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Different Types of Kettlebell Swings

Updated: Feb 10

Using different types of kettlebell swings is great for changing up the way you train, and all have the common goal of providing full body work with an emphasis on core stability.


The ballistic nature with KB swings helps develop explosive hip power, and a nice add-on is strength based cardio.


These 5 types of kettlebell swings can easily be mixed into the same training day for a full workout:

- Kettlebell Swing (Russian Swing)

- Overhead Kettlebell Swing (American Swing)

- Kettlebell Side Swing

- Half Kneeling Kettlebell Wood Chop

- Kettlebell Pirate Swings


Now, I do love the good old fashion Russian swing, but the other variety provided rotates your trunk and hips differently from conventional lifts.



1) Kettlebell Swing (Russian Swing)


Experience Required: Beginner


Called the Russian swing since this is the country given credit for making use of the kettlebell for athletic and health purposes. Although other countries seem to have versions of it from centuries ago as well like Scotland.


Anyways, of all the swing variations this is the one to master first. Don't move on to the other types of kettlebell swings unless you have.


The reason why is you got to understand how the ballistic-nature of this movement is, and teach your body how to stabilize to counter the pulling resistance.


Those not involved in weightlifting or CrossFit usually don't understand much about ballistic exercises. A power clean is probably about the only one more commonly executed.


There's so much core stability and hip-use improvements simply being missed out on. Your traps, lats, shoulders, glutes, and several other major muscle groups also see growth.



2) Overhead Kettlebell Swing (American Swing)


Experience Required: Intermediate


I've always joked and said it's called an American swing because you get a slight rest period at the overhead position. Basically a lazy way to do it.


Joking aside, the American swing offers the advantage of getting a full stretch against your abdominal wall. This encourages better use of all core muscles contracting to remain stable.


It's imperative your entire core stiffens up as you reach the overhead position, and grip is excessively firm. This prevents the kettlebell from rotating down to your head.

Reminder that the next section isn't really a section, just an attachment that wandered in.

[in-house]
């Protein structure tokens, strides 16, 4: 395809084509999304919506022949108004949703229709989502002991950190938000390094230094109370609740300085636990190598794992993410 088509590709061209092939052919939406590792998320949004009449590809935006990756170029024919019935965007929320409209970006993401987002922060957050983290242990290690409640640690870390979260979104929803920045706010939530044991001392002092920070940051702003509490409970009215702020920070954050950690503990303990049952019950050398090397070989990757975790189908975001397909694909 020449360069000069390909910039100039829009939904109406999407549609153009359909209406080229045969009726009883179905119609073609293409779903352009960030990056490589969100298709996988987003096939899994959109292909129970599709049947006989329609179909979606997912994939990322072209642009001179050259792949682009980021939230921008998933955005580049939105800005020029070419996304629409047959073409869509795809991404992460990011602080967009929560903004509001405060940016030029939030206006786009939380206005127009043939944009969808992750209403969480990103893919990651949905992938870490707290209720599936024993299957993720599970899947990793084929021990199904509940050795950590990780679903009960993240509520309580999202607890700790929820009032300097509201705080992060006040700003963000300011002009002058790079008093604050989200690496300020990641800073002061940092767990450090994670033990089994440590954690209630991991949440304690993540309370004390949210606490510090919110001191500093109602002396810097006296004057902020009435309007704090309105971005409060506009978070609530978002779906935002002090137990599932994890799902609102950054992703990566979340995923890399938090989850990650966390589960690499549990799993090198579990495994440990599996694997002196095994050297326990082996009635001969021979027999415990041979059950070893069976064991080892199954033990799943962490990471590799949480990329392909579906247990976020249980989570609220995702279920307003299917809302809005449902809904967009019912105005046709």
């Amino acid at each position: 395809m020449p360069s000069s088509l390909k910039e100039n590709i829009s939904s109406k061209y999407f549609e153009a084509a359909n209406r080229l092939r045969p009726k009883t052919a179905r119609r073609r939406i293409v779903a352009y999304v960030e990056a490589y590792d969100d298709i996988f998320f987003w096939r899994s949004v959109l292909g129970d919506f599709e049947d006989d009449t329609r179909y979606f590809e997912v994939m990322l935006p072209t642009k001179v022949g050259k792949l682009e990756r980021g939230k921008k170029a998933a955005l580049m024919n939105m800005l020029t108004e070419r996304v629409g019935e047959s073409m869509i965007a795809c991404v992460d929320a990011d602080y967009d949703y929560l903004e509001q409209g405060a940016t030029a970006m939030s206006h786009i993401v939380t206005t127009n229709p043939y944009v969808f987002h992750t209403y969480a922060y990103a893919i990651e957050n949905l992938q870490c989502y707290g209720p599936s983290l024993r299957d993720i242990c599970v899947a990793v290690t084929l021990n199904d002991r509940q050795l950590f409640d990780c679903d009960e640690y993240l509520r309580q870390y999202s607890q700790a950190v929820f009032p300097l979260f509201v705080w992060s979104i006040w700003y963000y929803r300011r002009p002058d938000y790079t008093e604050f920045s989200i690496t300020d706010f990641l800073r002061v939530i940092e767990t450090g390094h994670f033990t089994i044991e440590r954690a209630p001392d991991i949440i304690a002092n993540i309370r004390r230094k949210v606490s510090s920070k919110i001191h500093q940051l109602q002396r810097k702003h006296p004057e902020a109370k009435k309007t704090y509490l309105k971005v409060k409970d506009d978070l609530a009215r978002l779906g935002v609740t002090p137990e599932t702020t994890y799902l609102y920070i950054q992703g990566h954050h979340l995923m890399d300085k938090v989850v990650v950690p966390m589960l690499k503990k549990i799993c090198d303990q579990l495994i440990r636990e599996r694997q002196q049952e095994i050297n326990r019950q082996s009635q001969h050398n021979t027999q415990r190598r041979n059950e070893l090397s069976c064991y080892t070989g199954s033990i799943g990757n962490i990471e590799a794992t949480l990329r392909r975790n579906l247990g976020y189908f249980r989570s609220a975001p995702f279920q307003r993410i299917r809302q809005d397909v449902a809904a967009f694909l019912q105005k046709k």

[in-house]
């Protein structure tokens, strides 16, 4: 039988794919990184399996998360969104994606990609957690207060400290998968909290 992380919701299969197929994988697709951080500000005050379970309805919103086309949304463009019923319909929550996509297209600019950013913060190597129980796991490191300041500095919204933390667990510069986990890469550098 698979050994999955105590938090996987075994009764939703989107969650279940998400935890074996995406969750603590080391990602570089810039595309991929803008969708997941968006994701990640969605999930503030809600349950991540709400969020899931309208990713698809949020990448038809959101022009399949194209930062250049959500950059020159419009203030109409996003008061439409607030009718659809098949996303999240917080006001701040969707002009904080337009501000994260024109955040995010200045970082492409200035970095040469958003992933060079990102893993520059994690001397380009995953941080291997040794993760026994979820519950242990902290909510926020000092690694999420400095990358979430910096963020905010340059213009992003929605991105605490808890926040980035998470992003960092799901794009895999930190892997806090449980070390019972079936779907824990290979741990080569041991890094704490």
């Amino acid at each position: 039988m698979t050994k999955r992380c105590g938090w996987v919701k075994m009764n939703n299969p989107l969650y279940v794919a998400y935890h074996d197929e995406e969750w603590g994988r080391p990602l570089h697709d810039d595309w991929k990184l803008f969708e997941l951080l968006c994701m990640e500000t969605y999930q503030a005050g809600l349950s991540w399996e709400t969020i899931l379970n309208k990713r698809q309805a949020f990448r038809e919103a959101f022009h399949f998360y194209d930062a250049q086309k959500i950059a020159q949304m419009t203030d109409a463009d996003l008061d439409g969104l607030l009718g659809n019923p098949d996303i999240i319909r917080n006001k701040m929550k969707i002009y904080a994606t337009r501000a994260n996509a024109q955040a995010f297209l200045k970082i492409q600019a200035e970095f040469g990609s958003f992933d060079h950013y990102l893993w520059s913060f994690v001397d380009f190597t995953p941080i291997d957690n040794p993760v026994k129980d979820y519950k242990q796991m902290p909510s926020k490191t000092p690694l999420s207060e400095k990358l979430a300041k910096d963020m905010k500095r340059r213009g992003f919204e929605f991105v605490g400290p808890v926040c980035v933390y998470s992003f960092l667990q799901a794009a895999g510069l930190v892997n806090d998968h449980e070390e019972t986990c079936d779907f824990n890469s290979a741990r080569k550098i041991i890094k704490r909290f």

Use slightly less weight than you would for the Russian swing.



3) Kettlebell Side Swing


Experience Required: Intermediate


The kettlebell side swing differs from the Russian swing because now you are slightly twisting your trunk to bring the KB down to your side vs. between your legs.


Your trunk and hips need more emphasis for use to handle the rotation, and losing stability could cause the kettlebell to smack you in the thigh.



Lats get a bit more work as they're stretched further to reach the side position, and other small muscle groups surrounding the scapular region are targeted as well.


A little tip for the kettlebell side swing is to let your hips push out opposite from the side receiving the KB.



4) Half Kneeling Kettlebell Wood Chop


Experience Required: Advanced


I deem this as being advanced due to the kneeling position and potential for easily being performed improper. A slight change in your trunk or grip can lead to your knee taking a blow from the kettlebell.


However, it's not dangerous or to steer you away. Any exercise has risk to cause injury. Just more experience is needed.


Moving on, you may notice the name doesn't necessarily say swing, but you're technically doing a kettlebell side swing from the kneeling position.


Your core muscles will take much of the movement and help develop the strength you need for them. The hips are also involved as with all swinging motions.


A good tip would be ensuring that your arms are stiff to keep the same path of the swing throughout.



5) Kettlebell Pirate Swing


Experience Required: Intermediate


A fun name for an effective exercise. The use of your trunk is in full swing with this variation, and the name comes from the motion like those ship swaying rides in carnivals.


You can perform them two different ways. One is rotating your feet to go with the swing, which is more for those new to learning core stabilization, or athletes involved in sports with similar movements like baseball and hockey.


Then there's my preferred method, which is keeping your feet in place and only twisting your trunk. Either is fine for conditioning, but the latter is slightly more effective at targeting your core stabilizing muscles.



The Bottom Line: Try Different Types of Kettlebell Swings


My whole belief in training and coaching is to add variation to programs. Obviously, when needing to improve lifts like squats - you've got to do squats.


However, there's a lot going on with competitive lifts, and your core strength and stability are essential as the lifts get heavier. Twisting and hinging in different controlled manners are a must for athletes and just overall health as well.



Aside from this fact, you also need to be working the smaller muscle groups assisting with this stabilization - and kettlebell swings do just that.


Stay tuned for when my kettlebell conditioning eBook is posted for sale. If you have any questions feel free to contact me through the form at the bottom of the page, or via DM on Instagram.



Live It. Do It. - Strong Fit Living

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